Oppression Olympics is a term used to describe instances where groups compete or debate about which group has been oppressed the most. “Who has it hardest?” It ignores the fact that it’s possible for multiple groups to be oppressed at the same time.
It’s this kind of thinking that can fuel separatism and discourage collaboration.
Just because people of color are and have been oppressed through racism, does not justify oppressing people in the LGBT community through homophobia or other forms of heterosexism, even people of color within the LGBT community.
Parts of our identities place us in positions of privilege, while we may be vulnerable to oppression because of other parts of who we are, so the concept of intersectionality is an important one to keep in mind, especially for coalition building.
I thought it was appropriate to mention due to the polarizing nature of the notion of “comparing” the oppression of people of color and people in the LGBT community, but be wary however, because using intersectionality as a tool to engage in oppression olympics can be used to derail difficult conversations about one kind of oppression by denying its importance, legitimacy, or existence, and ultimately serves to silence people who are a part of the oppressed group being discussed and shift the focus of the conversation to another aspect of oppression that highlights the pain of the person who may be privileged in one aspect of the conversation at hand .
Here are a couple of additional posts that I believe would be useful for further discussion:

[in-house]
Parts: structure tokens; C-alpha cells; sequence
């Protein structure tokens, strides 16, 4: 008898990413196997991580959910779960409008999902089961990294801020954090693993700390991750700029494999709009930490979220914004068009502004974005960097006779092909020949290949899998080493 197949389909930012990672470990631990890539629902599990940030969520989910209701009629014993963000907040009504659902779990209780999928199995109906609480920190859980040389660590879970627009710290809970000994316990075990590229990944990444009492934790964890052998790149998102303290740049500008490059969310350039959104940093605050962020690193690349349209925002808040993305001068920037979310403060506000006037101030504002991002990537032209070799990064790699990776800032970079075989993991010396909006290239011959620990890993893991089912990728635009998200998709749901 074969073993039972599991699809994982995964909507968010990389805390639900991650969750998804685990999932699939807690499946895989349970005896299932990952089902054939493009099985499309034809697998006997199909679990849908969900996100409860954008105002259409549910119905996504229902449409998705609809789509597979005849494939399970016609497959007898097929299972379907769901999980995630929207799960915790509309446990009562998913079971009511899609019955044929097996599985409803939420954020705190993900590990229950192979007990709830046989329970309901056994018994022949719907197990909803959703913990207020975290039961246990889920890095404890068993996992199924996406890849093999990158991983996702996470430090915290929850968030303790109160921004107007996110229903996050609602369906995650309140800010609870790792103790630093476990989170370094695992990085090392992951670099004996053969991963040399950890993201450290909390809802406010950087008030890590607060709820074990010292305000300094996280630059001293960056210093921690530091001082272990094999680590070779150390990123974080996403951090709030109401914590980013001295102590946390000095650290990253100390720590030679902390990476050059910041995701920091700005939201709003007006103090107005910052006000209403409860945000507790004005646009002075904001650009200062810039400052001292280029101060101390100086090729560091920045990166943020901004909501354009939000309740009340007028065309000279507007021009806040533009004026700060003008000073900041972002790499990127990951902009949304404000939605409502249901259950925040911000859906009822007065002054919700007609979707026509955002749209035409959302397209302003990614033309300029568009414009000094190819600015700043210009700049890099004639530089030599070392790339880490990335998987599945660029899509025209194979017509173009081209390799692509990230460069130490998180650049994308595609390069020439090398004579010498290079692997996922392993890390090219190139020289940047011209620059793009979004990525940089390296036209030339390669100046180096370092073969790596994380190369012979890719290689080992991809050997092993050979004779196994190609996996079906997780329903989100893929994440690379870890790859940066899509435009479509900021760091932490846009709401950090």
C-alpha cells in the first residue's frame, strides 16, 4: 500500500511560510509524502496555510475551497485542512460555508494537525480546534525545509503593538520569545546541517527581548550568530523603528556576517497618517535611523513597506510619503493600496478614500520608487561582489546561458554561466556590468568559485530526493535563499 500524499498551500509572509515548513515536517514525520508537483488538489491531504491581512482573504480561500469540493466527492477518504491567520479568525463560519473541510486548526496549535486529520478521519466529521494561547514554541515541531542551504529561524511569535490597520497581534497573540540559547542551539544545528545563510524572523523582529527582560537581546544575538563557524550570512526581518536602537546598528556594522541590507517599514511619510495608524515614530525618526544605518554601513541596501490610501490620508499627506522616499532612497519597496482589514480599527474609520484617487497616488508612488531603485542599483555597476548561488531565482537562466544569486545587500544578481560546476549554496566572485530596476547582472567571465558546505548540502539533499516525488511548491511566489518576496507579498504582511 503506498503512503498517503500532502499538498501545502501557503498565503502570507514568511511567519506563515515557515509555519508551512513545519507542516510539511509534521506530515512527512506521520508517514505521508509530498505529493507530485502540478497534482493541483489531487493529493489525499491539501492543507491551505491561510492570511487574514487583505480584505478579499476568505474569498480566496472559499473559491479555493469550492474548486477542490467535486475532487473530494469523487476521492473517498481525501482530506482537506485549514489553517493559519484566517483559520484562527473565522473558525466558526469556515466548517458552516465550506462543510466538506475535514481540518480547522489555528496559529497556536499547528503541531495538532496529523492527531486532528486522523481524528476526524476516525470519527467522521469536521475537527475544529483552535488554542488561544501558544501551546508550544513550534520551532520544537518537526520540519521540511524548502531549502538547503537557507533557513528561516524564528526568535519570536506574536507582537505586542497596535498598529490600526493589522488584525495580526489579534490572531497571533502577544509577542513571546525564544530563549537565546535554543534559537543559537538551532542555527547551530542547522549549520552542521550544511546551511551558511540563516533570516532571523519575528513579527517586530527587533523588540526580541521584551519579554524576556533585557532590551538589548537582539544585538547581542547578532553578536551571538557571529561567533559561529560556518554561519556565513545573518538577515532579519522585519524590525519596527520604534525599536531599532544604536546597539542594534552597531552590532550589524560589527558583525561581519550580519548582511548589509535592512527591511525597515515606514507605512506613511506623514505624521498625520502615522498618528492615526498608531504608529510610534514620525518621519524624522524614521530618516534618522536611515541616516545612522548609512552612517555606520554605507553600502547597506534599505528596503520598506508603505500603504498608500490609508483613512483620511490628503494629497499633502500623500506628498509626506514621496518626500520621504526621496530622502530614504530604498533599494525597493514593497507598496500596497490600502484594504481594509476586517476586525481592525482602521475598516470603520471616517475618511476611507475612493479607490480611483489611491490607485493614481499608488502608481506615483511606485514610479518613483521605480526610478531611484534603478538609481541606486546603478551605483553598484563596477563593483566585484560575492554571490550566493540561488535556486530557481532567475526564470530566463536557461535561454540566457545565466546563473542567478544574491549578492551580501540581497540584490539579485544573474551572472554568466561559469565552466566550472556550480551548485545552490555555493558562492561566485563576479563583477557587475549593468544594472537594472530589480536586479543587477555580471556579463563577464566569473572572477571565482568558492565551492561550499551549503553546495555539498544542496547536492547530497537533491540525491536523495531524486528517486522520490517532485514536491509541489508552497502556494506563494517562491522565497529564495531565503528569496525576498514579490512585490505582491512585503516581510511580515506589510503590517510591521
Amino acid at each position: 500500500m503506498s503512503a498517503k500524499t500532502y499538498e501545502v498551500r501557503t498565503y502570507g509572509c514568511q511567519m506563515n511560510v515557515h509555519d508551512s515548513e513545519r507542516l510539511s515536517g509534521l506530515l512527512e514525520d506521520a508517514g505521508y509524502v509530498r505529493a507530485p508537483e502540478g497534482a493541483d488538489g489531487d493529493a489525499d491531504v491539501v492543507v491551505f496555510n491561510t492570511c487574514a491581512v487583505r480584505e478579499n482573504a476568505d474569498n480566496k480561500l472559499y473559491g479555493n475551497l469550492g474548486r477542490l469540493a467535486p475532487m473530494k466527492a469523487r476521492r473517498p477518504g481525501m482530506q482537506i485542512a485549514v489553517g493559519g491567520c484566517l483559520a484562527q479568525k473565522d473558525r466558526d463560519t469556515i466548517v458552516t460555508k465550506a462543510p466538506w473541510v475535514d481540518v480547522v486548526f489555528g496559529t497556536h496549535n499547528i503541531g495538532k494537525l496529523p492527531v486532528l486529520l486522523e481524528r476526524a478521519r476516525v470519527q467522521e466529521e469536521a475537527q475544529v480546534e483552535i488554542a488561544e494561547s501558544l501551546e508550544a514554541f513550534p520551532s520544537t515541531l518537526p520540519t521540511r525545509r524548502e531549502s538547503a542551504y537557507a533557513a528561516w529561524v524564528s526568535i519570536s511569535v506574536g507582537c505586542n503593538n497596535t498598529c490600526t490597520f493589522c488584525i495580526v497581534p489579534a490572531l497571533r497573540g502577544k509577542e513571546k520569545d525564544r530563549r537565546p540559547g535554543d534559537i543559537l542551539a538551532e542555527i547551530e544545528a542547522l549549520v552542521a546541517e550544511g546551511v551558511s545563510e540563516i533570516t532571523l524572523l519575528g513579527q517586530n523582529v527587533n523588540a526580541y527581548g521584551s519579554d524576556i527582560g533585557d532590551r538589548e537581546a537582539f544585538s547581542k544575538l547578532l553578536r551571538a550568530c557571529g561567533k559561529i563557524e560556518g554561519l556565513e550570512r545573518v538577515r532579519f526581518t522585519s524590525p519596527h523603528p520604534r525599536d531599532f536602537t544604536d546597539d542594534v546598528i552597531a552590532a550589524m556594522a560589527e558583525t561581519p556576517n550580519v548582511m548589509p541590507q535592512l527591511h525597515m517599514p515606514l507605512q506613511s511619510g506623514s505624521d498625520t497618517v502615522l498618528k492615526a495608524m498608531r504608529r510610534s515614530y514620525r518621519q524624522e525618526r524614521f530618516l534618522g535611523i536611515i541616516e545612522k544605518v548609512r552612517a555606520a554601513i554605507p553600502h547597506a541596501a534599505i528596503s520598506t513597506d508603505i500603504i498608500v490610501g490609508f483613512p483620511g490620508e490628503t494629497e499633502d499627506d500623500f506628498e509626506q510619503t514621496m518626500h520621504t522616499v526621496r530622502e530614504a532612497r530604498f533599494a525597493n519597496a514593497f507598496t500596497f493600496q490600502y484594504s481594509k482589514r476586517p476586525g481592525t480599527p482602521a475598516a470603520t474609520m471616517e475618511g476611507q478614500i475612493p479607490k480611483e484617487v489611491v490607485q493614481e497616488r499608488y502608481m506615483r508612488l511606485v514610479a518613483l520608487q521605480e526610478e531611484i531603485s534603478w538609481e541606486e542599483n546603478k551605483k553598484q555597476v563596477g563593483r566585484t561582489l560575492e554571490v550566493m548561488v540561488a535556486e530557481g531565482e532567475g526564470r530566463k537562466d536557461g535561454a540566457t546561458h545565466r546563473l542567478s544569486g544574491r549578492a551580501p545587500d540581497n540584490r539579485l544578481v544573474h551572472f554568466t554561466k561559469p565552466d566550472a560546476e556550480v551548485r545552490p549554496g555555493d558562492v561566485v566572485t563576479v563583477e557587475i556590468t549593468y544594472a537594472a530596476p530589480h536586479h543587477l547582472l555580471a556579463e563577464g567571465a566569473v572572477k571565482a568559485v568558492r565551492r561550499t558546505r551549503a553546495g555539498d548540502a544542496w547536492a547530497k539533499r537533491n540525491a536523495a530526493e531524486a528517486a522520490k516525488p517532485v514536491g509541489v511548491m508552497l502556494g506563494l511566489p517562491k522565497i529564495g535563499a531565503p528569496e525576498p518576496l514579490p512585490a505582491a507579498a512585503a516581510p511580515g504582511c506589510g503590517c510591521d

I leave you with a quote from Audre Lorde, writer and activist.
“I was born Black, and a woman. I am trying to become the strongest person I can become to live the life I have been given and to help effect change toward a liveable future for this earth and for my children. As a Black, lesbian, feminist, socialist, poet, mother of two including one boy and a member of an interracial couple, I usually find myself part of some group in which the majority defines me as deviant, difficult, inferior or just plain “wrong.”
“From my membership in all of these groups I have learned that oppression and the intolerance of difference come in all shapes and sexes and colors and sexualities; and that among those of us who share the goals of liberation and a workable future for our children, there can be no hierarchies of oppression. I have learned that sexism (a belief in the inherent superiority of one sex over all others and thereby its right to dominance) and heterosexism (a belief in the inherent superiority of one pattern of loving over all others and thereby its right to dominance) both arise from the same source as racism-a belief in the inherent superiority of one race over all others and thereby its right to dominance.”
“I simply do not believe that one aspect of myself can possibly profit from the oppression of any other part of my identity. I know that my people cannot possibly profit from the oppression of any other group which seeks the right to peaceful existence. Rather, we diminish ourselves by denying to others what we have shed blood to obtain for our children. And those children need to learn that they do not have to become like each other in order to work together for a future they will all share.”
We are all teachers and learners. That was one response, what’s yours?
From Aspiring Humanitarian, Relando Thompkins, MSW